A new dynamic between Krypto and Streaky sets up a foundation for the Rebirth era of DC Comics' Super-Pets team.
Jim is a freelance writer who started writing for CBR in 2013. He had worked previously at Comics Buyer's Guide since 1997 as a writer, reviewer, and online columnist. He has also written for other various comics-related publications and websites, covered comic conventions, and appeared in video commentaries. Occasionally, he's been known to interview creative professionals including comic writers and artists, actors, and musicians. His love of pop culture began with Star Wars, followed by comics shortly thereafter. Forever a rock n roll aficionado, he's also an unapologetic KISS and Trans-Siberian Orchestra fan. And he's always willing to try a new hot sauce or microbrew – especially if someone else is buying. He also fancies himself as a photographer now and again. If you're nice, he can be found on Twitter as @QuiGonJimm.
Articles by Jim Johnson
Doomsday Clock #1 works well as a sequel and as a commentary on current America, but its connections to the DC Universe remain a mystery.
While the victim wrapped up like a mummy could be anyone, the comic itself offers up some clues as to the mystery person's identity.
Barbatos' disturbing right-hand Dark Knight of the Dark Multiverse has one of the creepiest origins of DC's Metal event.
There have been plenty of Boy Wonders over the years, but only Dick Grayson and Damian Wayne span the entire Robin legacy.
A roster of creators pays tribute to past stories in the Batman Lost one-shot, giving them new relevance within the context of Dark Nights: Metal.
The Man of Steel has long been a shining beacon of goodness and light – what might he be like in the corrupted Dark Multiverse?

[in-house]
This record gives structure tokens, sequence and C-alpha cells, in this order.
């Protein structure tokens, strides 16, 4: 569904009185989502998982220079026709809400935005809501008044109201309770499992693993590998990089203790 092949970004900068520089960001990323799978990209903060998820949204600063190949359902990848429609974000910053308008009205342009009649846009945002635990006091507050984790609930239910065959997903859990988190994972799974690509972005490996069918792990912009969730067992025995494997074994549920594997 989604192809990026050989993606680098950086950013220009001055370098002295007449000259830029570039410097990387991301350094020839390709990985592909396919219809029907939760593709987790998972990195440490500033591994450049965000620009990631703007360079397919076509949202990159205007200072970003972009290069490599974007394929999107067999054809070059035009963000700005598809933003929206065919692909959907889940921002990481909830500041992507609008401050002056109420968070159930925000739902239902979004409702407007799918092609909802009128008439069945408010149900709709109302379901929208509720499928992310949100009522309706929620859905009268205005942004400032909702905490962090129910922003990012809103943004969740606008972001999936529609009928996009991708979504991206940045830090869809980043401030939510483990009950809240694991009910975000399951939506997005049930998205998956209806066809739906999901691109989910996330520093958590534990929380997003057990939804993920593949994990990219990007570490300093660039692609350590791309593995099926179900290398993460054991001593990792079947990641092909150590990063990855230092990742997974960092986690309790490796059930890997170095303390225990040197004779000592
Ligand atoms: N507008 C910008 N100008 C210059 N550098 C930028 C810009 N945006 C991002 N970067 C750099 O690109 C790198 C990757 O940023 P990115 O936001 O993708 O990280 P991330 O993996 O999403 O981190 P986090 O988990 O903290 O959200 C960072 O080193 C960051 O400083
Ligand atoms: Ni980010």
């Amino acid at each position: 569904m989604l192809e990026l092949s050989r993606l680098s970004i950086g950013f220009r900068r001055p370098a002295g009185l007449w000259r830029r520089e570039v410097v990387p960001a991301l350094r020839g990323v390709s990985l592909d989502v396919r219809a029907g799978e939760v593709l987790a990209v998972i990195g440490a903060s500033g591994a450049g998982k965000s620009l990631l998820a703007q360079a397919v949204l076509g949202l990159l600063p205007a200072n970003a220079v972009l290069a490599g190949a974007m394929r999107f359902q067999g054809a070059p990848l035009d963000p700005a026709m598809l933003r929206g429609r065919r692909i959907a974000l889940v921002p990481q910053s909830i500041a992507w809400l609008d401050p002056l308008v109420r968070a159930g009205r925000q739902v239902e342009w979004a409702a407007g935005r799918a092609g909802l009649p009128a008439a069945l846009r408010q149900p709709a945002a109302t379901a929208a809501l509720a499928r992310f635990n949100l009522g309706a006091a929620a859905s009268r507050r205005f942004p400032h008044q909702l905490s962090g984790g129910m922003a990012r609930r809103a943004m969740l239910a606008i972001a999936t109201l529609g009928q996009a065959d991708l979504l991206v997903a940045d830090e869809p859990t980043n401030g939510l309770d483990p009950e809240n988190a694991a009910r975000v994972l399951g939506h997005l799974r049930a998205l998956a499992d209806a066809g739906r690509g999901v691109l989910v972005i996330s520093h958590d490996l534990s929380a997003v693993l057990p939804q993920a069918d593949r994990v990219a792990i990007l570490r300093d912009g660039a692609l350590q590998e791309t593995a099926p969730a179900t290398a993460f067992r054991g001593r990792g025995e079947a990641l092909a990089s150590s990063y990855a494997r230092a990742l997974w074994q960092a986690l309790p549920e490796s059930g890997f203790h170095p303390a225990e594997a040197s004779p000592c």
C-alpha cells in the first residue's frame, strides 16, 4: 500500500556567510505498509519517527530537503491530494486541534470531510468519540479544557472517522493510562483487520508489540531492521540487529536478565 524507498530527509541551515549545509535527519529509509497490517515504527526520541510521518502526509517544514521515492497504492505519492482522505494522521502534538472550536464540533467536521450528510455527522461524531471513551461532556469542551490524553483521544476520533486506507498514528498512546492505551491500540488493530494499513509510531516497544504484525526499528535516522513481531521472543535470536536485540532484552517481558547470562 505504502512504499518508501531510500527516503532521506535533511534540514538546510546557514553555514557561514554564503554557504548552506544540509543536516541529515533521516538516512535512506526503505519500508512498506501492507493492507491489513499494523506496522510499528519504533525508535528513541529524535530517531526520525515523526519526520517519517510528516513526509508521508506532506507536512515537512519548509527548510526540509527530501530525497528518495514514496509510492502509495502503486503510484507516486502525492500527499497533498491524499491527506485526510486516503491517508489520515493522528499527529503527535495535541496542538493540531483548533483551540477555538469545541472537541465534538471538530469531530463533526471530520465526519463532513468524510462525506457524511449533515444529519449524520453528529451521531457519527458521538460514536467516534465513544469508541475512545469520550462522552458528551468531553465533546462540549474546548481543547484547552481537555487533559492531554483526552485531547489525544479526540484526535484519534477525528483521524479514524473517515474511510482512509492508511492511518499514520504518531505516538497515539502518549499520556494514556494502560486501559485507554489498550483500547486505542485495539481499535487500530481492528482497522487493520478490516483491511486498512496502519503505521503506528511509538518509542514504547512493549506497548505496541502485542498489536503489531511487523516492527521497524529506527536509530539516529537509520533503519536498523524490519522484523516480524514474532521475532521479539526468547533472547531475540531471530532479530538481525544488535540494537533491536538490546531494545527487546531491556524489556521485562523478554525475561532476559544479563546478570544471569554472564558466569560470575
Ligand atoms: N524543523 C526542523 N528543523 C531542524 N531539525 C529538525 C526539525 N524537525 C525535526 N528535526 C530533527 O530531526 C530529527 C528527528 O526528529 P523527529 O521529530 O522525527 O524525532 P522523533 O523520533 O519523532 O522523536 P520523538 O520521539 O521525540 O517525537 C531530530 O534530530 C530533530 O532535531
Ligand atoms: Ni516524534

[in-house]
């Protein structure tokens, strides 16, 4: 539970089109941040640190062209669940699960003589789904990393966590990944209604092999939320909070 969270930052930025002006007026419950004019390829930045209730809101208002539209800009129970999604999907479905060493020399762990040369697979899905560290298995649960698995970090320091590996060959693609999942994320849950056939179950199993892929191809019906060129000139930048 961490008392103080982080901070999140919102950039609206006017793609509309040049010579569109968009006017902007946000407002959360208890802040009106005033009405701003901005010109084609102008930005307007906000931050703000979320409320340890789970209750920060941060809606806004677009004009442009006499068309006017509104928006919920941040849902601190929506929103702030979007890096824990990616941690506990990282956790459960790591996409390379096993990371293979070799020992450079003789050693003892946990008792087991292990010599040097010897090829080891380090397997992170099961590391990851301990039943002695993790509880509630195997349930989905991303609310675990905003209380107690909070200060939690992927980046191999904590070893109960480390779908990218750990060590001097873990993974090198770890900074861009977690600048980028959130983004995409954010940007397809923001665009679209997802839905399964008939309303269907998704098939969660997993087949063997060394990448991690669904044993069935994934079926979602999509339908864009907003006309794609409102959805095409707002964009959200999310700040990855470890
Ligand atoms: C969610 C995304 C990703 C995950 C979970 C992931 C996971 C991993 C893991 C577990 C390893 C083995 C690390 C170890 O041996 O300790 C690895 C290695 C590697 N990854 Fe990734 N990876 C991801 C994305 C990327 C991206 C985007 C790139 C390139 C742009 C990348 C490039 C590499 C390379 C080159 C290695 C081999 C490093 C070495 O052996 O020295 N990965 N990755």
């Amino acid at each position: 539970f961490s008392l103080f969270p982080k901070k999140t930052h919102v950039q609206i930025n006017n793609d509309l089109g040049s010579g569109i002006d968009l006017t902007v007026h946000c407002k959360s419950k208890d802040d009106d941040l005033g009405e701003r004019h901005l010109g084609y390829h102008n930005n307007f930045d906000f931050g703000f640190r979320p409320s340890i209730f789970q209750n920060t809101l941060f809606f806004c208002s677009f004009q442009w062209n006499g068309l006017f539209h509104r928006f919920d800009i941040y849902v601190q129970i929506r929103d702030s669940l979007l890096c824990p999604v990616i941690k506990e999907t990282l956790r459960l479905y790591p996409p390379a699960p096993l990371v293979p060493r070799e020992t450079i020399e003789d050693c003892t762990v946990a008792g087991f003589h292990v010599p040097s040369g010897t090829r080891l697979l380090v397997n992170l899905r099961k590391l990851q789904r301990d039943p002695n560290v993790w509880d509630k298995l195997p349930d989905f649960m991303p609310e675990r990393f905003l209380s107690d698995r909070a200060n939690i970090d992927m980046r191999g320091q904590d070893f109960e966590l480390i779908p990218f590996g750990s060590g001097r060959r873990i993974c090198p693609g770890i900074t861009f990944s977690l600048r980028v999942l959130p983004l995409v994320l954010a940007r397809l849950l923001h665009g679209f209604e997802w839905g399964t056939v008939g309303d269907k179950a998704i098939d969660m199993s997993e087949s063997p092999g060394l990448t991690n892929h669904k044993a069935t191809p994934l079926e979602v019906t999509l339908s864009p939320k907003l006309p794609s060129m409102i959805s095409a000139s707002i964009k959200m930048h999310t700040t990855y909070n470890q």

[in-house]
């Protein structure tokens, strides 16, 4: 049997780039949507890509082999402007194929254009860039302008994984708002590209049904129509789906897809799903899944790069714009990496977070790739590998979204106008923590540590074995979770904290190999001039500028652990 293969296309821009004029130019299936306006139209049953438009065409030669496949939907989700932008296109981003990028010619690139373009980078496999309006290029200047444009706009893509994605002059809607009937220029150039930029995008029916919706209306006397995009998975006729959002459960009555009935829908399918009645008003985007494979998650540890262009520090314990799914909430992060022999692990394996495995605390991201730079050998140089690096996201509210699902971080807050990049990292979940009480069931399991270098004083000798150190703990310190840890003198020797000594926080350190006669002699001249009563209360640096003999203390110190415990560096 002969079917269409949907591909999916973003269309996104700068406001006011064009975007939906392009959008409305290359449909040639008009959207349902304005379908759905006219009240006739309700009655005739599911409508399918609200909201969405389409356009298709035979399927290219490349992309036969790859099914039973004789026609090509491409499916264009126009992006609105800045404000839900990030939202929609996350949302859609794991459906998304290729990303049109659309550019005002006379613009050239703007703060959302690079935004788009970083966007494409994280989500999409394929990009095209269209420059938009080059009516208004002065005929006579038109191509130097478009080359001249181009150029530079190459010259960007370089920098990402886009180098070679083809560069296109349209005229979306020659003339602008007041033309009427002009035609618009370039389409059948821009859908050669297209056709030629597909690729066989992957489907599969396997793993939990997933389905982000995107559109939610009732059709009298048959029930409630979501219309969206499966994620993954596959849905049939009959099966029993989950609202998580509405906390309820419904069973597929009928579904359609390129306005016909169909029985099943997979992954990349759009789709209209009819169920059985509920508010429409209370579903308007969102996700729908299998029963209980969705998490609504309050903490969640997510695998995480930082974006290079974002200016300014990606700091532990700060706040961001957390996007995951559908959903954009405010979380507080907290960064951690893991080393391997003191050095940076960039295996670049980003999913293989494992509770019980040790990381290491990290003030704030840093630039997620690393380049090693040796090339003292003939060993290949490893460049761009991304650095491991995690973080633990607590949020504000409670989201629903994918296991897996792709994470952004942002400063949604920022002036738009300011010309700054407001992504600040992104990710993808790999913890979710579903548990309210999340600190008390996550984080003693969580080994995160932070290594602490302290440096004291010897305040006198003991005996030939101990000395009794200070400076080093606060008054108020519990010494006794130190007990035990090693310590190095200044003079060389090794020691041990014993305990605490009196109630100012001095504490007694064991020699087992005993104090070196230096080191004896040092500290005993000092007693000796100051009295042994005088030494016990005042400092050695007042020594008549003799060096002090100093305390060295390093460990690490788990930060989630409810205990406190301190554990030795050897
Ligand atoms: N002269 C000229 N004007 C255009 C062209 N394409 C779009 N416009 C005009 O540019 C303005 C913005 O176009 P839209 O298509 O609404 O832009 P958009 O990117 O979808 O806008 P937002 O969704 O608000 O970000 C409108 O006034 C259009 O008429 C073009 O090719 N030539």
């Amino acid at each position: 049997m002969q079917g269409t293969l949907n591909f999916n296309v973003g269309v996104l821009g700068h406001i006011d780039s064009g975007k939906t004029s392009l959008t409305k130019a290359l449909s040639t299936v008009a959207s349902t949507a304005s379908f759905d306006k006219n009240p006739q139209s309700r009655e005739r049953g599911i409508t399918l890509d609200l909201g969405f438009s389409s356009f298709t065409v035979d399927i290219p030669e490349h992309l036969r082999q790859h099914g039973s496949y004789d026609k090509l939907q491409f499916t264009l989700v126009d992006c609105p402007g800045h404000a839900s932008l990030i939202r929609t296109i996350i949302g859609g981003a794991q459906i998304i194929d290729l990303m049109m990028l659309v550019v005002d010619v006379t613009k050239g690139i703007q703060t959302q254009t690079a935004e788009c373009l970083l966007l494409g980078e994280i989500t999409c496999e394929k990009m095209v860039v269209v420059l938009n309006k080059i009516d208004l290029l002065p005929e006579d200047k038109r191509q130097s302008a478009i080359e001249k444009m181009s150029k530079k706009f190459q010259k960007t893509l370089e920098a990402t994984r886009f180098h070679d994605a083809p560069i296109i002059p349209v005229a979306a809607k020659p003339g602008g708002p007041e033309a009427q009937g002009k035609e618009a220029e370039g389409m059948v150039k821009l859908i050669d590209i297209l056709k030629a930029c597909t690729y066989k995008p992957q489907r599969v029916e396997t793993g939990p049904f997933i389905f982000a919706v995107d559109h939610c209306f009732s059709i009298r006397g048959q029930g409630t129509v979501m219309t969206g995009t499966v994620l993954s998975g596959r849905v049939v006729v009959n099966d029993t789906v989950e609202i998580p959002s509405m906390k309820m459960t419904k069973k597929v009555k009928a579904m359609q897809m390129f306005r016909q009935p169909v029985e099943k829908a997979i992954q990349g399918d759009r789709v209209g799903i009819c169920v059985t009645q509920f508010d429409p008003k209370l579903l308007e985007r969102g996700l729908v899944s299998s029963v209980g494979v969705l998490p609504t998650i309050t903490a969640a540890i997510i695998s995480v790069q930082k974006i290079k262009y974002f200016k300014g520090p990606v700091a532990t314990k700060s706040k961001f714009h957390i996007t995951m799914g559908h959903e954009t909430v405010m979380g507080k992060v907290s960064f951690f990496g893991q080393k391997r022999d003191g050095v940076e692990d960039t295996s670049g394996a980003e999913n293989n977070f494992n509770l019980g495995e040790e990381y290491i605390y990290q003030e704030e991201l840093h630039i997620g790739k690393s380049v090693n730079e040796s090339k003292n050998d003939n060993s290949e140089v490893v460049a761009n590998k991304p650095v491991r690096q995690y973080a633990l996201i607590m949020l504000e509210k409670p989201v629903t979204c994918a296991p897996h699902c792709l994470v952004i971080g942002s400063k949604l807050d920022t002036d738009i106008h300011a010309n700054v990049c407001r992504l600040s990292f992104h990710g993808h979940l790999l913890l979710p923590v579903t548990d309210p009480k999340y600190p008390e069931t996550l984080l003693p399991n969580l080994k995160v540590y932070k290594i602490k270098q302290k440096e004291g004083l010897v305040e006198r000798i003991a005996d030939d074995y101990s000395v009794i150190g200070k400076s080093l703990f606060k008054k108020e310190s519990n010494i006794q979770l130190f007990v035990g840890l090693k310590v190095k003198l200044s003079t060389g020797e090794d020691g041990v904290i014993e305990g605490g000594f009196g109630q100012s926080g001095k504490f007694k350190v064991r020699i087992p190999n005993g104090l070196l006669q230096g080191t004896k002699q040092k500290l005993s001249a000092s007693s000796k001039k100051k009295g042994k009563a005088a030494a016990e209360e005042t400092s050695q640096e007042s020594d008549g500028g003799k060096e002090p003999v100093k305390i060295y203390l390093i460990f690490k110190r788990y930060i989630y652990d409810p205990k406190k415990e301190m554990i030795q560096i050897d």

The latest Dark Knights origin delivers a pivotal moment within the overall Metal storyline, and hints at bigger things to come for an unexpected hero.
It turns out that Bruce and Selina have entirely different reasons for visiting Talia al Ghul – not that it makes things less awkward.
Joshua Williamson gives Dark Nights: Metal fans a reason to buy this issue, and Howard Porter wows them once they do.
Batman's become notorious for keeping secrets from his allies that end up backfiring against him – will this be another such secret?
Peter J. Tomasi and Francis Manapul's Dark Night is the deadliest yet, and made more tragic by way of this Batman's journey to get there.
It's been over 30 issues since James Tynion IV introduced a new team of Bat-folks, so it's high time we knew what to call them.
Lex Luthor's become a good guy before, but Peter J. Tomasi and Patrick Gleason make it look like it might stick this time -- maybe.
Tom King and Joëlle Jones kick off Bruce and Selina's engagement by breaking a few rules, including who gets to tell the Robins.
In Dark Nights: Metal #3, Scott Snyder & Greg Capullo have built their dark multiverse, and now they get to settle in and play with it.
Scott Snyder and Greg Capullo focus on advancing Metal's story, and explain how Superman fits into Barbados' plans.
The Joker tries to talk about his and Batman's relationship woes – with each other. The Dark Knight doesn't really want to talk about it, of course.
The Joker stands to become a heroic voice for criminals victimized by law enforcement, echoing society's divided opinions on a divisive issue.
The one-shot gives us confidence that Marvel's classic heroes can find a comfortable, meaningful place alongside the newer ones.